Reflec tions

The Future of the Commons
David Harvey

have lost count of the number of times I have seen Garrett Hardin’s classic article, “The Tragedy of the Commons,”1 cited as an irrefutable argument for the superior efficiency of private property rights with respect to land and resource uses and, therefore, as an irrefutable justification for privatization. This mistaken reading in part derives from Hardin’s appeal to the metaphor of cattle, under the private ownership of several individuals concerned with maximizing their individual utility, pastured on a piece of common land. If the cattle were held in common, of course, the metaphor would not work. It would then be clear that it was private property in cattle and individual utility-­ maximizing behavior that lay at the heart of the problem. But none of this was Hardin’s fundamental concern. His preoccupation was population growth. The personal decision to have children would, he feared, lead eventually to the destruction of the global commons (a point that Thomas Malthus also argued). The private, familial nature of the decision was the crucial problem. The only solution, in his view, was authoritarian regulatory population control. I cite Hardin’s logic here to highlight the way that thinking about the commons itself has been enclosed all too often in a far too narrow set of presumptions, largely driven by the example of the land enclosures that occurred in Britain from the sixteenth century onward. As a result, thinking has often polarized between private-­ property solutions or authoritarian state intervention. From a political perspective, the whole issue has been clouded over by a gut reaction either for or against enclosure, typically laced with hefty doses of nostalgia for a once-­ upon-­ a-­ time, supposedly moral economy of common action.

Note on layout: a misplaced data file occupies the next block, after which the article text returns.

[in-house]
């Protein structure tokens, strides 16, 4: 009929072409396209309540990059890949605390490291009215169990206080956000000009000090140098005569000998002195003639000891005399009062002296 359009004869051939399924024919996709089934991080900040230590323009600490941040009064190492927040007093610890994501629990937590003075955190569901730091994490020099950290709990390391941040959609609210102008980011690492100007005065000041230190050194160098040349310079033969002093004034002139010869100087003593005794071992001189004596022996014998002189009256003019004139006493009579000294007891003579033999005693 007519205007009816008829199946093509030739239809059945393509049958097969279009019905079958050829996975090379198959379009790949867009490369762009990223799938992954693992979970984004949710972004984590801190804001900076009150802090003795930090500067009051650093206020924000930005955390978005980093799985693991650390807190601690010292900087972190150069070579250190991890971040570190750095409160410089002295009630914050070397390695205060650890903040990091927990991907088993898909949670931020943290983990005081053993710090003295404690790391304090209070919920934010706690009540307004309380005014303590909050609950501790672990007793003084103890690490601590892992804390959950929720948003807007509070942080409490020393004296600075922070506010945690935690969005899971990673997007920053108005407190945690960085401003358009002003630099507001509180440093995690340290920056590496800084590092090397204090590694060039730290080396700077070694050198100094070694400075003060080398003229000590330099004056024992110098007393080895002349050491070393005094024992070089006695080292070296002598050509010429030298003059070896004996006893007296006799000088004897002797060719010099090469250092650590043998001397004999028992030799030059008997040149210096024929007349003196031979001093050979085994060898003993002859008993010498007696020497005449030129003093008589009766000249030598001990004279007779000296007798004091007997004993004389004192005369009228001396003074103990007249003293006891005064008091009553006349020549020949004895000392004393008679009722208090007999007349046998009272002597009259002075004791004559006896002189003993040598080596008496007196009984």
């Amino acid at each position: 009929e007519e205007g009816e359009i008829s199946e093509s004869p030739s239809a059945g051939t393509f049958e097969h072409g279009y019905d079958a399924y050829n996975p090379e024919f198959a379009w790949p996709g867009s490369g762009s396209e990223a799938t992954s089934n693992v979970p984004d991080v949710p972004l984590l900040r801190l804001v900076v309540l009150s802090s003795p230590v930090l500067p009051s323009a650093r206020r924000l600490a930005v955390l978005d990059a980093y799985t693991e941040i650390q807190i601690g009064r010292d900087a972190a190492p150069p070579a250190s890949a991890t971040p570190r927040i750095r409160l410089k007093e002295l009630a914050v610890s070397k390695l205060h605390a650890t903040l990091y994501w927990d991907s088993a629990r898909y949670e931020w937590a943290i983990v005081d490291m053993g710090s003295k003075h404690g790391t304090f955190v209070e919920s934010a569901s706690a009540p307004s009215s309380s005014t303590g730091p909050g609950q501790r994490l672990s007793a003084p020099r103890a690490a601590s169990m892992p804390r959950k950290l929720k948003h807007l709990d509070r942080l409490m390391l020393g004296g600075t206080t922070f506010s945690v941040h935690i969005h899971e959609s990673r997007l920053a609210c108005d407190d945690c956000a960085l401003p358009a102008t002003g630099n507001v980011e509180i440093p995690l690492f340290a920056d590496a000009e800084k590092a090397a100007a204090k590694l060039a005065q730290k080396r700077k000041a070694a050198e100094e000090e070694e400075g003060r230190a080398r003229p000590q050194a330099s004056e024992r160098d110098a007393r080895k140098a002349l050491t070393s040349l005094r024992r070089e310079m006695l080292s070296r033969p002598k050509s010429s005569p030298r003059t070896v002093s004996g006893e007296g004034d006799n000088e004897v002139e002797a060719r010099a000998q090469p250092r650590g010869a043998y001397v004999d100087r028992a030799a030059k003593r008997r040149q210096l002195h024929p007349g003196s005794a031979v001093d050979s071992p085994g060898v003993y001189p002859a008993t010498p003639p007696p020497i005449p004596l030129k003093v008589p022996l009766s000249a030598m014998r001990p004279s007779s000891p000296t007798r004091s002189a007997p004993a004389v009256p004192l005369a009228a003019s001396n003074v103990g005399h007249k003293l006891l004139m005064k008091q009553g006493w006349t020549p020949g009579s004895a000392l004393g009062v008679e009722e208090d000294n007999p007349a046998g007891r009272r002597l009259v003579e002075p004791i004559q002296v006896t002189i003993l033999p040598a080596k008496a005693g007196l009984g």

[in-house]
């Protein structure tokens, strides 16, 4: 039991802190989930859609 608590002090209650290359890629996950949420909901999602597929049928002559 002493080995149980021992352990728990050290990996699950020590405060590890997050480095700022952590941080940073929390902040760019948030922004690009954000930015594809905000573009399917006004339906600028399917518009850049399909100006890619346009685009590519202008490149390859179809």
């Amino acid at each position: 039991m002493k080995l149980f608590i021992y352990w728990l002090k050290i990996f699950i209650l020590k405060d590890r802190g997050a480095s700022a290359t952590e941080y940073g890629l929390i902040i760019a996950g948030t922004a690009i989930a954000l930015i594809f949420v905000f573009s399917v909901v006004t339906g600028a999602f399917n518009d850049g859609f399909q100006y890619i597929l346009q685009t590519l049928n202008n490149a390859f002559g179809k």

Radical History Review Issue 109 (Winter 2011)  doi 10.1215/01636545-2010-017 © 2011 by MARHO: The Radical Historians’ Organization, Inc.